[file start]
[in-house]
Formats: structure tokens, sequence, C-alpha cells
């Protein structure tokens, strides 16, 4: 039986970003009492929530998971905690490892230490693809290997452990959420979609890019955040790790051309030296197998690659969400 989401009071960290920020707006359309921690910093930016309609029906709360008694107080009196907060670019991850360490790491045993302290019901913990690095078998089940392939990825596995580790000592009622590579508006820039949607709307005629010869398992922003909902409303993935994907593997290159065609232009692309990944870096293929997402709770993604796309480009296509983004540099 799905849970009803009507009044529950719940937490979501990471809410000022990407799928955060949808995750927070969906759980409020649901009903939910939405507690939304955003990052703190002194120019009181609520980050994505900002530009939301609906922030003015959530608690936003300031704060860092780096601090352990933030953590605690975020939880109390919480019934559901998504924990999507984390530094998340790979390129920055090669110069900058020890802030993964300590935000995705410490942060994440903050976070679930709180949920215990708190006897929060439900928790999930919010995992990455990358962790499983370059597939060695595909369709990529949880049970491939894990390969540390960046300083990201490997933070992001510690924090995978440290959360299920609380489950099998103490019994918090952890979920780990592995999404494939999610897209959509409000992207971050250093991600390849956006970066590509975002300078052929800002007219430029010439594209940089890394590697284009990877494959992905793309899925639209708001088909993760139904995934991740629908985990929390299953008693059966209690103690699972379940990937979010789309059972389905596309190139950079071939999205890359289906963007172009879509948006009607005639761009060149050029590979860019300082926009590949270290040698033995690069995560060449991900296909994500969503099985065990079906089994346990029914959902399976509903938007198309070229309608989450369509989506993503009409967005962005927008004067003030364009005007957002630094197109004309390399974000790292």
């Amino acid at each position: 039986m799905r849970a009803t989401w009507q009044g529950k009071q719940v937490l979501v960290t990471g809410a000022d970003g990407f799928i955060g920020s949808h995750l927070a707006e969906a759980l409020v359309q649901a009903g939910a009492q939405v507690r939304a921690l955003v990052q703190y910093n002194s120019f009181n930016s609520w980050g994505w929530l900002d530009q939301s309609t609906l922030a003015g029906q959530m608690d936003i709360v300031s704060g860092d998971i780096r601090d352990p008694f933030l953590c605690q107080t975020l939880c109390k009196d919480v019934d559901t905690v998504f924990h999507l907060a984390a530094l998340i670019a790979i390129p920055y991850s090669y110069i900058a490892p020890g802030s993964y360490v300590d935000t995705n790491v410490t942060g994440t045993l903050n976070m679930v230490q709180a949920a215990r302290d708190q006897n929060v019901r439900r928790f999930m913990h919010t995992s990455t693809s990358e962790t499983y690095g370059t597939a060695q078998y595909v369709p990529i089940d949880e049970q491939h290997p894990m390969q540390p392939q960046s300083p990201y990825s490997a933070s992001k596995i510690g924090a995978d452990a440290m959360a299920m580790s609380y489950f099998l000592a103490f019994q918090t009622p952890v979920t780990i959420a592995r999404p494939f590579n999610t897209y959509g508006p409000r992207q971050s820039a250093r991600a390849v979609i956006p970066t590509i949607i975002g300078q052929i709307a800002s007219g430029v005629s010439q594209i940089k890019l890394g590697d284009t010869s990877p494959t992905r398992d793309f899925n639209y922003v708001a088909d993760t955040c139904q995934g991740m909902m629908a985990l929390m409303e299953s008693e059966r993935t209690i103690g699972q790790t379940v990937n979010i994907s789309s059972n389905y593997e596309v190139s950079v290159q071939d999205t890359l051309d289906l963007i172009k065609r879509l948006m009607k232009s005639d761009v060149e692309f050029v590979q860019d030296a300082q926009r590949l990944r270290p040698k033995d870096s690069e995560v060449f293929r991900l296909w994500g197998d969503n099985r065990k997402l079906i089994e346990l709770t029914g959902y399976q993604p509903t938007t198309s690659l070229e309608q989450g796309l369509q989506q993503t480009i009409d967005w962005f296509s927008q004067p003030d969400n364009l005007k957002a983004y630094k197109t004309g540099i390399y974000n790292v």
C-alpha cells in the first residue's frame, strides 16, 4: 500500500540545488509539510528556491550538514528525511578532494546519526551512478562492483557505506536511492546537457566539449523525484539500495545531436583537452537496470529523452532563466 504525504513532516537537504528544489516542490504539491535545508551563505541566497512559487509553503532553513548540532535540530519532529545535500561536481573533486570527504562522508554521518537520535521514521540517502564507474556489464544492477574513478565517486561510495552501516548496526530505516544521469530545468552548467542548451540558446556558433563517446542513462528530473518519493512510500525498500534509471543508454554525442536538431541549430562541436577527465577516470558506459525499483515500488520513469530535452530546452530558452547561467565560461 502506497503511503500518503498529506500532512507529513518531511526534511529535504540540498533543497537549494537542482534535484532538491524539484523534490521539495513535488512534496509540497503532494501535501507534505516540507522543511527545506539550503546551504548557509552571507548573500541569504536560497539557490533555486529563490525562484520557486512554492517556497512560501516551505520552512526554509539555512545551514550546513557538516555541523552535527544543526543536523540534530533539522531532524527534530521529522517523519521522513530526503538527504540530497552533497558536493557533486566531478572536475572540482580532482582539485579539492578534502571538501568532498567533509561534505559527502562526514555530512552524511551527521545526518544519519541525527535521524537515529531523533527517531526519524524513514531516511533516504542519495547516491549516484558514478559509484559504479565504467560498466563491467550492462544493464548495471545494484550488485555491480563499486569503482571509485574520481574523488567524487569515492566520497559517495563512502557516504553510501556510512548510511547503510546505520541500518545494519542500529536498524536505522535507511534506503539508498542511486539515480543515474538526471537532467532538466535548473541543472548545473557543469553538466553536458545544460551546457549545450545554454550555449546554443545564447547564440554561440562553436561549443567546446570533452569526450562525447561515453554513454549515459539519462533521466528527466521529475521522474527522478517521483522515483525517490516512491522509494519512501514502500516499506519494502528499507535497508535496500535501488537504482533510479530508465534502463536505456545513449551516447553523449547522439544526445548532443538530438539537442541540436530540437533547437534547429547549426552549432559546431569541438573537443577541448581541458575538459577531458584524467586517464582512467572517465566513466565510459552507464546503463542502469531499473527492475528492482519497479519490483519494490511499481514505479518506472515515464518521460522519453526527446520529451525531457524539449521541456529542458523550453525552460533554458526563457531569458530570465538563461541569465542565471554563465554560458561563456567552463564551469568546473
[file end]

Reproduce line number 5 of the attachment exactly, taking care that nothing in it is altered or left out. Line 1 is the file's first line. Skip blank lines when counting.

C-alpha cells in the first residue's frame, strides 16, 4: 500500500540545488509539510528556491550538514528525511578532494546519526551512478562492483557505506536511492546537457566539449523525484539500495545531436583537452537496470529523452532563466 504525504513532516537537504528544489516542490504539491535545508551563505541566497512559487509553503532553513548540532535540530519532529545535500561536481573533486570527504562522508554521518537520535521514521540517502564507474556489464544492477574513478565517486561510495552501516548496526530505516544521469530545468552548467542548451540558446556558433563517446542513462528530473518519493512510500525498500534509471543508454554525442536538431541549430562541436577527465577516470558506459525499483515500488520513469530535452530546452530558452547561467565560461 502506497503511503500518503498529506500532512507529513518531511526534511529535504540540498533543497537549494537542482534535484532538491524539484523534490521539495513535488512534496509540497503532494501535501507534505516540507522543511527545506539550503546551504548557509552571507548573500541569504536560497539557490533555486529563490525562484520557486512554492517556497512560501516551505520552512526554509539555512545551514550546513557538516555541523552535527544543526543536523540534530533539522531532524527534530521529522517523519521522513530526503538527504540530497552533497558536493557533486566531478572536475572540482580532482582539485579539492578534502571538501568532498567533509561534505559527502562526514555530512552524511551527521545526518544519519541525527535521524537515529531523533527517531526519524524513514531516511533516504542519495547516491549516484558514478559509484559504479565504467560498466563491467550492462544493464548495471545494484550488485555491480563499486569503482571509485574520481574523488567524487569515492566520497559517495563512502557516504553510501556510512548510511547503510546505520541500518545494519542500529536498524536505522535507511534506503539508498542511486539515480543515474538526471537532467532538466535548473541543472548545473557543469553538466553536458545544460551546457549545450545554454550555449546554443545564447547564440554561440562553436561549443567546446570533452569526450562525447561515453554513454549515459539519462533521466528527466521529475521522474527522478517521483522515483525517490516512491522509494519512501514502500516499506519494502528499507535497508535496500535501488537504482533510479530508465534502463536505456545513449551516447553523449547522439544526445548532443538530438539537442541540436530540437533547437534547429547549426552549432559546431569541438573537443577541448581541458575538459577531458584524467586517464582512467572517465566513466565510459552507464546503463542502469531499473527492475528492482519497479519490483519494490511499481514505479518506472515515464518521460522519453526527446520529451525531457524539449521541456529542458523550453525552460533554458526563457531569458530570465538563461541569465542565471554563465554560458561563456567552463564551469568546473